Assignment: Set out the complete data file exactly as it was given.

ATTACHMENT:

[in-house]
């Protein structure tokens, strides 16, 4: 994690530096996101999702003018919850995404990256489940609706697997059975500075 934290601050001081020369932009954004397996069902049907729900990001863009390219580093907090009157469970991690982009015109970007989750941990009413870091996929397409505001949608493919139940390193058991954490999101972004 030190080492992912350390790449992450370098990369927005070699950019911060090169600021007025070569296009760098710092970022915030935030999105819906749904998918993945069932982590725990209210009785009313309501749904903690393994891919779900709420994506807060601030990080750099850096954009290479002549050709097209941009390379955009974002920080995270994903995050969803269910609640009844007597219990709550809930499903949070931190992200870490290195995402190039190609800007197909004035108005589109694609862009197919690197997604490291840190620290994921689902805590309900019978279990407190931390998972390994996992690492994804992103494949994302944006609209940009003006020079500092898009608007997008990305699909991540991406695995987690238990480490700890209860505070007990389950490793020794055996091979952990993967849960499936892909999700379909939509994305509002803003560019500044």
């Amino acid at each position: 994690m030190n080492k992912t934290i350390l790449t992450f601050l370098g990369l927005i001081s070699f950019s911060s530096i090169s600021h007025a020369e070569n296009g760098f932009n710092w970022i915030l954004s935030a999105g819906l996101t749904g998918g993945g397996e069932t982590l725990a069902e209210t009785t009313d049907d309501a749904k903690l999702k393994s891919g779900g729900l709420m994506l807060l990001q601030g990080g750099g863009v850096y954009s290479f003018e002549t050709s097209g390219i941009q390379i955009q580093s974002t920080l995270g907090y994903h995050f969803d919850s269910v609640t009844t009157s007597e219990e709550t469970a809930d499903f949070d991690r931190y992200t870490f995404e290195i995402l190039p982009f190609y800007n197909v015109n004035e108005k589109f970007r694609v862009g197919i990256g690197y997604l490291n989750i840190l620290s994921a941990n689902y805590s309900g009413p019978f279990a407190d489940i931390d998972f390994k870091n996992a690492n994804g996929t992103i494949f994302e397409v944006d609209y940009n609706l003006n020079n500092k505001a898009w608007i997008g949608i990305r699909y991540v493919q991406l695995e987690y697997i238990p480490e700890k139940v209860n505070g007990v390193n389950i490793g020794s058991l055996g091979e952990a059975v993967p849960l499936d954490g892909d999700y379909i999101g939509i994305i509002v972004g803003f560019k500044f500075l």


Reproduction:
[in-house]
């Protein structure tokens, strides 16, 4: 994690530096996101999702003018919850995404990256489940609706697997059975500075 934290601050001081020369932009954004397996069902049907729900990001863009390219580093907090009157469970991690982009015109970007989750941990009413870091996929397409505001949608493919139940390193058991954490999101972004 030190080492992912350390790449992450370098990369927005070699950019911060090169600021007025070569296009760098710092970022915030935030999105819906749904998918993945069932982590725990209210009785009313309501749904903690393994891919779900709420994506807060601030990080750099850096954009290479002549050709097209941009390379955009974002920080995270994903995050969803269910609640009844007597219990709550809930499903949070931190992200870490290195995402190039190609800007197909004035108005589109694609862009197919690197997604490291840190620290994921689902805590309900019978279990407190931390998972390994996992690492994804992103494949994302944006609209940009003006020079500092898009608007997008990305699909991540991406695995987690238990480490700890209860505070007990389950490793020794055996091979952990993967849960499936892909999700379909939509994305509002803003560019500044």
């Amino acid at each position: 994690m030190n080492k992912t934290i350390l790449t992450f601050l370098g990369l927005i001081s070699f950019s911060s530096i090169s600021h007025a020369e070569n296009g760098f932009n710092w970022i915030l954004s935030a999105g819906l996101t749904g998918g993945g397996e069932t982590l725990a069902e209210t009785t009313d049907d309501a749904k903690l999702k393994s891919g779900g729900l709420m994506l807060l990001q601030g990080g750099g863009v850096y954009s290479f003018e002549t050709s097209g390219i941009q390379i955009q580093s974002t920080l995270g907090y994903h995050f969803d919850s269910v609640t009844t009157s007597e219990e709550t469970a809930d499903f949070d991690r931190y992200t870490f995404e290195i995402l190039p982009f190609y800007n197909v015109n004035e108005k589109f970007r694609v862009g197919i990256g690197y997604l490291n989750i840190l620290s994921a941990n689902y805590s309900g009413p019978f279990a407190d489940i931390d998972f390994k870091n996992a690492n994804g996929t992103i494949f994302e397409v944006d609209y940009n609706l003006n020079n500092k505001a898009w608007i997008g949608i990305r699909y991540v493919q991406l695995e987690y697997i238990p480490e700890k139940v209860n505070g007990v390193n389950i490793g020794s058991l055996g091979e952990a059975v993967p849960l499936d954490g892909d999700y379909i999101g939509i994305i509002v972004g803003f560019k500044f500075l």